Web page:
These are some of my recent armchair adventures. And you? Where have books taken you this summer?

Reflections on “Finding Father”

A friend recently asked me if I missed my dad. After stopping to think, I said no, not really, it’s already nearly ten years since his death and, because he had Alzheimers, it seems he’s been gone even longer. So, no.

Then I happened to be in my 1993 journal, looking for something else, and I came across a really lovely letter he wrote me that year, this after I’d pushed somewhat impetuously — in the midst of a mid-life exercise of figuring myself out as it were and re-visiting my upbringing — to discuss my perceptions of our relationship when I was a kid. He’d been exemplary in so many ways, a good provider, but always busy it seemed and also being relatively quiet, left the verbal articulation of affection up to Mom, who was much more outgoing. The letter acknowledged all this, used the word “shy” about himself, and then set down exactly what I suppose I was after: words of pride and love. Much felt resolved on account of it and it must have been how I realized that we were both introverts and that I actually took after him and not my mother in personality, much as I’d aspired to be like her. Re-reading the letter, I missed him.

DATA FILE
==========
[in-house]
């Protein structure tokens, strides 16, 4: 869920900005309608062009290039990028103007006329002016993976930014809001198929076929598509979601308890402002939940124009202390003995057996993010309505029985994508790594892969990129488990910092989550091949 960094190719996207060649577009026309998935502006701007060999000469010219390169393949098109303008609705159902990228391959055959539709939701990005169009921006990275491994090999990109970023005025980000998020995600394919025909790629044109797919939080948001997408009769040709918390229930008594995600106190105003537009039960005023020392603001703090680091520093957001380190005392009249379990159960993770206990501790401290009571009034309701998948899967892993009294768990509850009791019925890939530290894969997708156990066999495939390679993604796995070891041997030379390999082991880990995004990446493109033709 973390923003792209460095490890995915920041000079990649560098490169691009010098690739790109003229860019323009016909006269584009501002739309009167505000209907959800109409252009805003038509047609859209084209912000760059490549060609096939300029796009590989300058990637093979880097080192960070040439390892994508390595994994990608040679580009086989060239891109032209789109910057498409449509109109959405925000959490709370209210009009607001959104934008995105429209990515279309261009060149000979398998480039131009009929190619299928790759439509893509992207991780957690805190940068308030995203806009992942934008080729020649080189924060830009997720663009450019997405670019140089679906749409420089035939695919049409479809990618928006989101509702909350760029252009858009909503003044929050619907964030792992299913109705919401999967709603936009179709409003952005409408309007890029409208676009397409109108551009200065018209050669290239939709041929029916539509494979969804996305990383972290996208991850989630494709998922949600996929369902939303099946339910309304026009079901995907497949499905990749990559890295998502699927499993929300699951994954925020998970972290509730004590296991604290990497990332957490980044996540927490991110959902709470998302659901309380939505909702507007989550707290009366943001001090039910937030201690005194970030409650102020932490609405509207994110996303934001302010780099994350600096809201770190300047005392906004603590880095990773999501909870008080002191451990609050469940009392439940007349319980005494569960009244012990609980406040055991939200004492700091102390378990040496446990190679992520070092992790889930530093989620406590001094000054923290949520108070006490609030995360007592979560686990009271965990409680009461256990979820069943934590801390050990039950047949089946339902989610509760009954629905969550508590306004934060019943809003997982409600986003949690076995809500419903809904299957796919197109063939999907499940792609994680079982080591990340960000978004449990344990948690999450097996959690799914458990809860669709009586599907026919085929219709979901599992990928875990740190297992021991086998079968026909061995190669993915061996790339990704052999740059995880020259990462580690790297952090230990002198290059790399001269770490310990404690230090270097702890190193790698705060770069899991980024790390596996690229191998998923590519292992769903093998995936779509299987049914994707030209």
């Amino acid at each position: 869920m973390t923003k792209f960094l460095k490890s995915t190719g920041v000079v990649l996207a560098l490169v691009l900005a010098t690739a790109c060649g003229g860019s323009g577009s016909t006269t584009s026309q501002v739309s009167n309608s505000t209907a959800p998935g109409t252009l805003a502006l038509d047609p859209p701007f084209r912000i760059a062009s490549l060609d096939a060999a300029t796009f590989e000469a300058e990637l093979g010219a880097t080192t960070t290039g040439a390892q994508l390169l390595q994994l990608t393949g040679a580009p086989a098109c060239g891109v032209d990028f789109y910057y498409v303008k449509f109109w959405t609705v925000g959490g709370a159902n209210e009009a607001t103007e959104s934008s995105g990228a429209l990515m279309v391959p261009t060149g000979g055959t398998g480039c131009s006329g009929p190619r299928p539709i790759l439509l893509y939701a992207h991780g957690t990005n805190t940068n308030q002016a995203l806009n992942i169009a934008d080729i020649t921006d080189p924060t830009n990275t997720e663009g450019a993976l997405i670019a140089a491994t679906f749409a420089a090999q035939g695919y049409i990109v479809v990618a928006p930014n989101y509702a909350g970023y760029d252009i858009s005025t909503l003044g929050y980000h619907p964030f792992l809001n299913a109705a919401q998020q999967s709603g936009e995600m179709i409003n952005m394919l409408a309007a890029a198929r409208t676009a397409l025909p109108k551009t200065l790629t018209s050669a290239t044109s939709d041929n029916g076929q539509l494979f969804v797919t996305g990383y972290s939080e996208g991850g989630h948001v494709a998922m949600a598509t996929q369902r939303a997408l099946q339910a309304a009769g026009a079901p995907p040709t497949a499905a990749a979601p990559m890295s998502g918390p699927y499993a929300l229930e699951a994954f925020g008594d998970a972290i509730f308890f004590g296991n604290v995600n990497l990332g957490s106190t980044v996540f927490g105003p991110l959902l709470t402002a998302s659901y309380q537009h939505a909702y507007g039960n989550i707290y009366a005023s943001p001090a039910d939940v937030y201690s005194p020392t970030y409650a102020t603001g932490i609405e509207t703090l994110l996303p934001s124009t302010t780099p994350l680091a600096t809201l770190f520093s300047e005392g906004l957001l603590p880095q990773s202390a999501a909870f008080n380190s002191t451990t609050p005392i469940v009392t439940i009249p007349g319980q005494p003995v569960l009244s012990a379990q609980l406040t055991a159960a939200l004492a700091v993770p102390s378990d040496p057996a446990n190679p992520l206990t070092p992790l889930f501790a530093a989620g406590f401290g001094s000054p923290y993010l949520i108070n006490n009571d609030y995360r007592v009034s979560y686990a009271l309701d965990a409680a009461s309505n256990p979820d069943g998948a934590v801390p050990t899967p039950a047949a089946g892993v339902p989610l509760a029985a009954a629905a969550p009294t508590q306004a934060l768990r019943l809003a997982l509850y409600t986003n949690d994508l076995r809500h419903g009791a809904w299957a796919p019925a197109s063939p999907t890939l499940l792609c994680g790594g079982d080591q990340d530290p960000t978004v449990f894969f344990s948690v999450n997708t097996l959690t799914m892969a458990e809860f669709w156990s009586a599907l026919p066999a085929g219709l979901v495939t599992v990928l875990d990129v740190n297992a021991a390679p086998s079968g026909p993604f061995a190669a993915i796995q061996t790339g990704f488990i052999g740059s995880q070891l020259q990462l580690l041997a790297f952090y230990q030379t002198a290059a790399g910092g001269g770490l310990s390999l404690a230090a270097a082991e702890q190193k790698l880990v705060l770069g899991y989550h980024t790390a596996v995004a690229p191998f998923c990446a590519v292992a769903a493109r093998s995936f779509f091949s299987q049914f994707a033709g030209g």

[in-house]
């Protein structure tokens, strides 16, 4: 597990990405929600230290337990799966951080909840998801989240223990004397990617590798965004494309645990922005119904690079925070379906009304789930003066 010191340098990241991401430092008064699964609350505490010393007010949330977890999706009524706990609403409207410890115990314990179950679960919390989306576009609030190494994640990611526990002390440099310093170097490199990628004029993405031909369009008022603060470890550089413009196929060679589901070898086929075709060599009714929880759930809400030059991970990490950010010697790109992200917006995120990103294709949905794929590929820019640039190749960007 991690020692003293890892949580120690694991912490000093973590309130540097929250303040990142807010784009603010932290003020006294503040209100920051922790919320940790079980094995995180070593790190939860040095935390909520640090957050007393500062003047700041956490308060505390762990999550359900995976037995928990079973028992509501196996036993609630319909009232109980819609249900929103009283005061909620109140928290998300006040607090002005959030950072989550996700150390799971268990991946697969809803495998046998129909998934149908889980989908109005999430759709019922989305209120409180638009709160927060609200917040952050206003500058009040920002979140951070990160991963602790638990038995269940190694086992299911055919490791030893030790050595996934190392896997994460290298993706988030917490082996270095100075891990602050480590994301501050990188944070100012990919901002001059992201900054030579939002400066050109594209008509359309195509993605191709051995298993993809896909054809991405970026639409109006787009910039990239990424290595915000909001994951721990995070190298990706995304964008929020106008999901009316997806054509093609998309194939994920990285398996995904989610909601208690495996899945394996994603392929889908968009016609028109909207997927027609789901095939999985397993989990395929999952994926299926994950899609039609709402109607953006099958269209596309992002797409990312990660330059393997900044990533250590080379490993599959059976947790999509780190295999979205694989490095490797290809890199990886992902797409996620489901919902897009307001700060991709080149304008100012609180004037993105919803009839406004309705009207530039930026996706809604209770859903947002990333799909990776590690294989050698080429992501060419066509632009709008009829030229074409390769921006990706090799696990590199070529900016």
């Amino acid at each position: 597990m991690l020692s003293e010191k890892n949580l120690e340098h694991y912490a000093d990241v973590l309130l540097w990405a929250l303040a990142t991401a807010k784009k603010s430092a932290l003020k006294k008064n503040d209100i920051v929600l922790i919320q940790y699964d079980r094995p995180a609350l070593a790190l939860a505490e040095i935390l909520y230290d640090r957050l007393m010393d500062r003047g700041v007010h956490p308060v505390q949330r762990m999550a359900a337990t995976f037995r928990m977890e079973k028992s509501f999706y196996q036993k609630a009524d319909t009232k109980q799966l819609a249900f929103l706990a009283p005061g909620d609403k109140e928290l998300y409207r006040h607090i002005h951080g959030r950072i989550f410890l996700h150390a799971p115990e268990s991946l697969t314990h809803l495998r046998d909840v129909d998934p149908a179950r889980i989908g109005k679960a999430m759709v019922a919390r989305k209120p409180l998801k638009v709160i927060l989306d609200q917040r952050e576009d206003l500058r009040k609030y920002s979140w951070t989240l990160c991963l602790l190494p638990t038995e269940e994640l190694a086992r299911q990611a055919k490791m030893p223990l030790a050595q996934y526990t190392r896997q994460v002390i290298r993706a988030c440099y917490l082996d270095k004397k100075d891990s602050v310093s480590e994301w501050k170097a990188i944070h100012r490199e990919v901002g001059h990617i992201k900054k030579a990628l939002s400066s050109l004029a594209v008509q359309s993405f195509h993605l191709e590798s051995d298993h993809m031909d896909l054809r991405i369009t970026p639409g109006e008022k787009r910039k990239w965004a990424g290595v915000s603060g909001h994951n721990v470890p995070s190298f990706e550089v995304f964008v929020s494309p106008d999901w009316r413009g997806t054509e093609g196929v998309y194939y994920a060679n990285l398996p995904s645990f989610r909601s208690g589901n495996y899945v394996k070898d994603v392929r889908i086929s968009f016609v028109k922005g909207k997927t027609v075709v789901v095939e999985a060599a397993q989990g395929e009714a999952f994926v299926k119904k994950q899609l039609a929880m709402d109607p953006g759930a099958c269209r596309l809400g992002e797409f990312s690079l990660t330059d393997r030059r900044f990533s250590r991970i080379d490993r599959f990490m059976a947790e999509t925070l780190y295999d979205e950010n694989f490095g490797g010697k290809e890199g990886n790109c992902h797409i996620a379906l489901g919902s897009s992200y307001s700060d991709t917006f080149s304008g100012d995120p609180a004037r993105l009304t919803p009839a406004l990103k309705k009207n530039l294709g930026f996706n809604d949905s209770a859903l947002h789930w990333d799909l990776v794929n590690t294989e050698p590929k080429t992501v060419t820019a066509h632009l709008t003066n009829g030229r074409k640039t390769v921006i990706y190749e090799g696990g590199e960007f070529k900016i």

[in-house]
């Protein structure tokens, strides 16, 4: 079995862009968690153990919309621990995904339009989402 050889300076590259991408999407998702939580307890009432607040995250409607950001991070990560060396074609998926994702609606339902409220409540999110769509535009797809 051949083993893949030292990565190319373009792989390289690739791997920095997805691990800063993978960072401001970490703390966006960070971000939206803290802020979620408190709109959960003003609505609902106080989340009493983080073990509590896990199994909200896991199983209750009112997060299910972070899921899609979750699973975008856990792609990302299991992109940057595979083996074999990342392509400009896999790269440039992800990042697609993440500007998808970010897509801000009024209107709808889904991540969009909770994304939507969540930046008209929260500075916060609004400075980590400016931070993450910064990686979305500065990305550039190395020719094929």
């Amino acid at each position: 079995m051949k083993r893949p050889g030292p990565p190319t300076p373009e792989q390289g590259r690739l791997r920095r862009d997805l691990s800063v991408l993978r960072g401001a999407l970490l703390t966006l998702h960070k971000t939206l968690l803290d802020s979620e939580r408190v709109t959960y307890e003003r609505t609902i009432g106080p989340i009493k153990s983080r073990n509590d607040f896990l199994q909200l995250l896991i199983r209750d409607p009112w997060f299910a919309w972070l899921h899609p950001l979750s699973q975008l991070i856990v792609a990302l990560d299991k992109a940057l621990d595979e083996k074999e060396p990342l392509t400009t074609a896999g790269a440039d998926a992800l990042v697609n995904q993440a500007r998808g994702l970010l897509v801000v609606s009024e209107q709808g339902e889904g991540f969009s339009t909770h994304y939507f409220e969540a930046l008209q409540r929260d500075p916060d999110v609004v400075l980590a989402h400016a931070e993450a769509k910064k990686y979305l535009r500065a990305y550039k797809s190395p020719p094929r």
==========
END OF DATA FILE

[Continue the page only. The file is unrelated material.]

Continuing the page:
I was also reading Finding Father: Stories from Mennonite Daughters, an anthology of 13 personal essays, edited by Mary Ann Loewen (University of Regina Press, 2019). It made me miss him too, because good personal writing not only enlarges our awareness of others but turns us back into ourselves. I think this is especially true if one shares some things in common with the authors, which in this case includes being a daughter, but also being Mennonite and in the same demographic as many of them.